I'm here, at the coffee shop--a coffee shop--with all my devices around me. My smart phone, new camera (it arrived!!!), typing on the iPad with the external keyboard. I know that many think it's wasteful to go to coffee shops. Mom gives me a pass because she says it's my social life. Is that sad? I deny it's social because I never talk to anyone except the staff, and even then, it's only transactional. I worry that trying to make friends with the staff is an imposition. So, while I occasionally have a chat with the cashier or barista that's longer than strictly necessary, I try to keep it short.
Today is our first furlough day. I have it packed with plans. Things that can only be done during working hours--eyeglass shopping, a haircut, a quick doctor visit. A test bike ride! So, a little bit of fun. I rode my bike to the first errand and saw this little coffee shop on the way I haven't been to before, so I stopped in. The haircut isn't until noon so I'm not in a big hurry. Yes, it's only 8:30 now. Somehow, I've turned into an early riser.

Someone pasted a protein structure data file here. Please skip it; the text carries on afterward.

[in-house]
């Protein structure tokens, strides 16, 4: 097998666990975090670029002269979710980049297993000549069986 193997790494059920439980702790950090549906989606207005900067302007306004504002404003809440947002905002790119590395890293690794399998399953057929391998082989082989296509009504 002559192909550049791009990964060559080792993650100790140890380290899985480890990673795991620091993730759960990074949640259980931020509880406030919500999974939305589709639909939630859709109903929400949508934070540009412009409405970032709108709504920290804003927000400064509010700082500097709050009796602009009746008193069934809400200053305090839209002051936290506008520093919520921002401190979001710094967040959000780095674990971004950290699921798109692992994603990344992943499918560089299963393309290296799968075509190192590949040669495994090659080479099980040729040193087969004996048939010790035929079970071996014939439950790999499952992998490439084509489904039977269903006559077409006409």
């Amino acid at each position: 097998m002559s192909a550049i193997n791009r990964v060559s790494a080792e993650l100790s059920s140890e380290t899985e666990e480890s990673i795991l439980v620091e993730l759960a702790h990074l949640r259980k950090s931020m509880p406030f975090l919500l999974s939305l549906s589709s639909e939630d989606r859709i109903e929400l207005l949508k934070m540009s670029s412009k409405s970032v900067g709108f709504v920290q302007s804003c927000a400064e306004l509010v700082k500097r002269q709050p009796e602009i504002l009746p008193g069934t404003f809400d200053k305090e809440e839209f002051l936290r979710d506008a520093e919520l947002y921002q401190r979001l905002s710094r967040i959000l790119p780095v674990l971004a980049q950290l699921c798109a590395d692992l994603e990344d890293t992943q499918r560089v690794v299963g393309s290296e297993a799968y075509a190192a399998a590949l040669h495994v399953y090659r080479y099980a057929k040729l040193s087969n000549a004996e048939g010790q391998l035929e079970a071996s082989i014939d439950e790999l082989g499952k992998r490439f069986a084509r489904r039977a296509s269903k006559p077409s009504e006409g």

Work. Work is a disaster. The detail, well, I guess it may happen but there are conditions. There are actions being taking against me, maybe instigated by my supervisor, or maybe by her bosses--but aided and abetted by her. And these things have to happen at the same time as the detail. It's terribly upsetting and unfair. They're making an issue of something that happened two weeks ago that is now being called an "incident" but no one, literally not a single person, has spoken a word to me about it until TR mentioned it two days ago. He called it an incident and said that I was going to be asked to get counseling and there would be a letter about it in my file (whatever that means) before the detail would be granted. Yikes.